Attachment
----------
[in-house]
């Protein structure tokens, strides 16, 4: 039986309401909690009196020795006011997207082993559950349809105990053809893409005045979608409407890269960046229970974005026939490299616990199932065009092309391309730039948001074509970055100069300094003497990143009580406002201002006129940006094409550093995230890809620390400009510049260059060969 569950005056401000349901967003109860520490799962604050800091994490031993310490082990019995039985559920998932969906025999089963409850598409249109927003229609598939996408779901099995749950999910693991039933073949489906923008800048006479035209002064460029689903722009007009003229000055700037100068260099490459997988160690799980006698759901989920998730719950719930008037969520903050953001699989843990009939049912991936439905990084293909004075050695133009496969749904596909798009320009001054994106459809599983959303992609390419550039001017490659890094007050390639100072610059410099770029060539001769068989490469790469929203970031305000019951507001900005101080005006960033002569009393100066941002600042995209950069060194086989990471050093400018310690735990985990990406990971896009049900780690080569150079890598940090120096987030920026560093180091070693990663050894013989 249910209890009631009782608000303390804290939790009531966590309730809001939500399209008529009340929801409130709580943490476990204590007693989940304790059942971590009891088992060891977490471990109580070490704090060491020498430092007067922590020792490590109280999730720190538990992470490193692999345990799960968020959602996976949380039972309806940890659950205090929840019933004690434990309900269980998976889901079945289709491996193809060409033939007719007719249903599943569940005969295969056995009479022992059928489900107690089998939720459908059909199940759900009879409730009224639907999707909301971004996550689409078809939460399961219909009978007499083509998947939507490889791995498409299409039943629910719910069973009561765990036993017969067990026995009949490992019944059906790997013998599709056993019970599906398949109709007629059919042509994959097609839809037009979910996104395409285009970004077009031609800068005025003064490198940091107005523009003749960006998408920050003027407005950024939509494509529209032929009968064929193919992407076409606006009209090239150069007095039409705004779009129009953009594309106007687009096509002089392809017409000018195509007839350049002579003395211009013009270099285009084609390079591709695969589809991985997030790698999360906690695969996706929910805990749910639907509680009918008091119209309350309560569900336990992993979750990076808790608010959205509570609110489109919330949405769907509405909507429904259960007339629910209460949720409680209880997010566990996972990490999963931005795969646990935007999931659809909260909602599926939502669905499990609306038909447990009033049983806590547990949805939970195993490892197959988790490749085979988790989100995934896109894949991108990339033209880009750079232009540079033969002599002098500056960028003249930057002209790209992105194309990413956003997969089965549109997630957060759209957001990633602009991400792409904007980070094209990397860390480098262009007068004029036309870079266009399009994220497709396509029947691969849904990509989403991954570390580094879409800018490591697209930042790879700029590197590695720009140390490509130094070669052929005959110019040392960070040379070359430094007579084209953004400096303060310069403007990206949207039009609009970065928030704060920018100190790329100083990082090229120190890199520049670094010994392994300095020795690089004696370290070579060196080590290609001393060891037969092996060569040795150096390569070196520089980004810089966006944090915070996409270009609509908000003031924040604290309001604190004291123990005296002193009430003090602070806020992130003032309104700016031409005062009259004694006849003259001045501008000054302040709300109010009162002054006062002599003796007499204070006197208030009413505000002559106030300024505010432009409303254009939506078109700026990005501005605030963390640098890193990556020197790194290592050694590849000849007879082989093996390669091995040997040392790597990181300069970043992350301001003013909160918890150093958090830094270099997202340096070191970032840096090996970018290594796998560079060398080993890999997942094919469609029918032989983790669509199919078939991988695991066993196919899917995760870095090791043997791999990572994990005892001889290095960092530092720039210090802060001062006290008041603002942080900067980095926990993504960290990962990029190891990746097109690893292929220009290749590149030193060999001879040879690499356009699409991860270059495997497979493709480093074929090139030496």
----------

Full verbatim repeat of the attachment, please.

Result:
[in-house]
């Protein structure tokens, strides 16, 4: 039986309401909690009196020795006011997207082993559950349809105990053809893409005045979608409407890269960046229970974005026939490299616990199932065009092309391309730039948001074509970055100069300094003497990143009580406002201002006129940006094409550093995230890809620390400009510049260059060969 569950005056401000349901967003109860520490799962604050800091994490031993310490082990019995039985559920998932969906025999089963409850598409249109927003229609598939996408779901099995749950999910693991039933073949489906923008800048006479035209002064460029689903722009007009003229000055700037100068260099490459997988160690799980006698759901989920998730719950719930008037969520903050953001699989843990009939049912991936439905990084293909004075050695133009496969749904596909798009320009001054994106459809599983959303992609390419550039001017490659890094007050390639100072610059410099770029060539001769068989490469790469929203970031305000019951507001900005101080005006960033002569009393100066941002600042995209950069060194086989990471050093400018310690735990985990990406990971896009049900780690080569150079890598940090120096987030920026560093180091070693990663050894013989 249910209890009631009782608000303390804290939790009531966590309730809001939500399209008529009340929801409130709580943490476990204590007693989940304790059942971590009891088992060891977490471990109580070490704090060491020498430092007067922590020792490590109280999730720190538990992470490193692999345990799960968020959602996976949380039972309806940890659950205090929840019933004690434990309900269980998976889901079945289709491996193809060409033939007719007719249903599943569940005969295969056995009479022992059928489900107690089998939720459908059909199940759900009879409730009224639907999707909301971004996550689409078809939460399961219909009978007499083509998947939507490889791995498409299409039943629910719910069973009561765990036993017969067990026995009949490992019944059906790997013998599709056993019970599906398949109709007629059919042509994959097609839809037009979910996104395409285009970004077009031609800068005025003064490198940091107005523009003749960006998408920050003027407005950024939509494509529209032929009968064929193919992407076409606006009209090239150069007095039409705004779009129009953009594309106007687009096509002089392809017409000018195509007839350049002579003395211009013009270099285009084609390079591709695969589809991985997030790698999360906690695969996706929910805990749910639907509680009918008091119209309350309560569900336990992993979750990076808790608010959205509570609110489109919330949405769907509405909507429904259960007339629910209460949720409680209880997010566990996972990490999963931005795969646990935007999931659809909260909602599926939502669905499990609306038909447990009033049983806590547990949805939970195993490892197959988790490749085979988790989100995934896109894949991108990339033209880009750079232009540079033969002599002098500056960028003249930057002209790209992105194309990413956003997969089965549109997630957060759209957001990633602009991400792409904007980070094209990397860390480098262009007068004029036309870079266009399009994220497709396509029947691969849904990509989403991954570390580094879409800018490591697209930042790879700029590197590695720009140390490509130094070669052929005959110019040392960070040379070359430094007579084209953004400096303060310069403007990206949207039009609009970065928030704060920018100190790329100083990082090229120190890199520049670094010994392994300095020795690089004696370290070579060196080590290609001393060891037969092996060569040795150096390569070196520089980004810089966006944090915070996409270009609509908000003031924040604290309001604190004291123990005296002193009430003090602070806020992130003032309104700016031409005062009259004694006849003259001045501008000054302040709300109010009162002054006062002599003796007499204070006197208030009413505000002559106030300024505010432009409303254009939506078109700026990005501005605030963390640098890193990556020197790194290592050694590849000849007879082989093996390669091995040997040392790597990181300069970043992350301001003013909160918890150093958090830094270099997202340096070191970032840096090996970018290594796998560079060398080993890999997942094919469609029918032989983790669509199919078939991988695991066993196919899917995760870095090791043997791999990572994990005892001889290095960092530092720039210090802060001062006290008041603002942080900067980095926990993504960290990962990029190891990746097109690893292929220009290749590149030193060999001879040879690499356009699409991860270059495997497979493709480093074929090139030496």